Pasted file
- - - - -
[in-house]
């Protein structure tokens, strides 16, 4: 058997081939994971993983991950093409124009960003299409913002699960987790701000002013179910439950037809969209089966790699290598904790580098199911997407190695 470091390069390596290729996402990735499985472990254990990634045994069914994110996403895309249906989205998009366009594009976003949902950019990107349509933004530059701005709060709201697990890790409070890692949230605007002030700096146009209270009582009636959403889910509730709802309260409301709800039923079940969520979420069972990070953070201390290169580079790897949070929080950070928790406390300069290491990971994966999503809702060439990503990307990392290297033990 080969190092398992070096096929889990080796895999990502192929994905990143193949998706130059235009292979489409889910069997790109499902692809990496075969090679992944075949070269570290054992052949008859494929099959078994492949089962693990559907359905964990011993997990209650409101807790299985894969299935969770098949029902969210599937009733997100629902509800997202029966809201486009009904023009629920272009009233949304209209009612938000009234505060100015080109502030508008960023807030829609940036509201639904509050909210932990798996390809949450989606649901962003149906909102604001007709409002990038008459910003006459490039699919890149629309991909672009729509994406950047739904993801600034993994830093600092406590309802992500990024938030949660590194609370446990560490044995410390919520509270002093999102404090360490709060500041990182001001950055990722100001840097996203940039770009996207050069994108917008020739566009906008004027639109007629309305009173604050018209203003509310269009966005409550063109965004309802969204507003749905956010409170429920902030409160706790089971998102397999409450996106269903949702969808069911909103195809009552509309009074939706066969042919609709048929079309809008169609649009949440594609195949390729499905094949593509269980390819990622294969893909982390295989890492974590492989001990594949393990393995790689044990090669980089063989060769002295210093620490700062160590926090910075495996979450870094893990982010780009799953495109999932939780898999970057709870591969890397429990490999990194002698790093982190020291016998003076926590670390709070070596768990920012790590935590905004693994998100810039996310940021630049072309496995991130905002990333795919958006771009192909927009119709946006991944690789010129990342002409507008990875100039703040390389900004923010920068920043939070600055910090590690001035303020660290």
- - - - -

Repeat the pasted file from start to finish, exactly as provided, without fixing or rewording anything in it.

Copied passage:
[in-house]
């Protein structure tokens, strides 16, 4: 058997081939994971993983991950093409124009960003299409913002699960987790701000002013179910439950037809969209089966790699290598904790580098199911997407190695 470091390069390596290729996402990735499985472990254990990634045994069914994110996403895309249906989205998009366009594009976003949902950019990107349509933004530059701005709060709201697990890790409070890692949230605007002030700096146009209270009582009636959403889910509730709802309260409301709800039923079940969520979420069972990070953070201390290169580079790897949070929080950070928790406390300069290491990971994966999503809702060439990503990307990392290297033990 080969190092398992070096096929889990080796895999990502192929994905990143193949998706130059235009292979489409889910069997790109499902692809990496075969090679992944075949070269570290054992052949008859494929099959078994492949089962693990559907359905964990011993997990209650409101807790299985894969299935969770098949029902969210599937009733997100629902509800997202029966809201486009009904023009629920272009009233949304209209009612938000009234505060100015080109502030508008960023807030829609940036509201639904509050909210932990798996390809949450989606649901962003149906909102604001007709409002990038008459910003006459490039699919890149629309991909672009729509994406950047739904993801600034993994830093600092406590309802992500990024938030949660590194609370446990560490044995410390919520509270002093999102404090360490709060500041990182001001950055990722100001840097996203940039770009996207050069994108917008020739566009906008004027639109007629309305009173604050018209203003509310269009966005409550063109965004309802969204507003749905956010409170429920902030409160706790089971998102397999409450996106269903949702969808069911909103195809009552509309009074939706066969042919609709048929079309809008169609649009949440594609195949390729499905094949593509269980390819990622294969893909982390295989890492974590492989001990594949393990393995790689044990090669980089063989060769002295210093620490700062160590926090910075495996979450870094893990982010780009799953495109999932939780898999970057709870591969890397429990490999990194002698790093982190020291016998003076926590670390709070070596768990920012790590935590905004693994998100810039996310940021630049072309496995991130905002990333795919958006771009192909927009119709946006991944690789010129990342002409507008990875100039703040390389900004923010920068920043939070600055910090590690001035303020660290």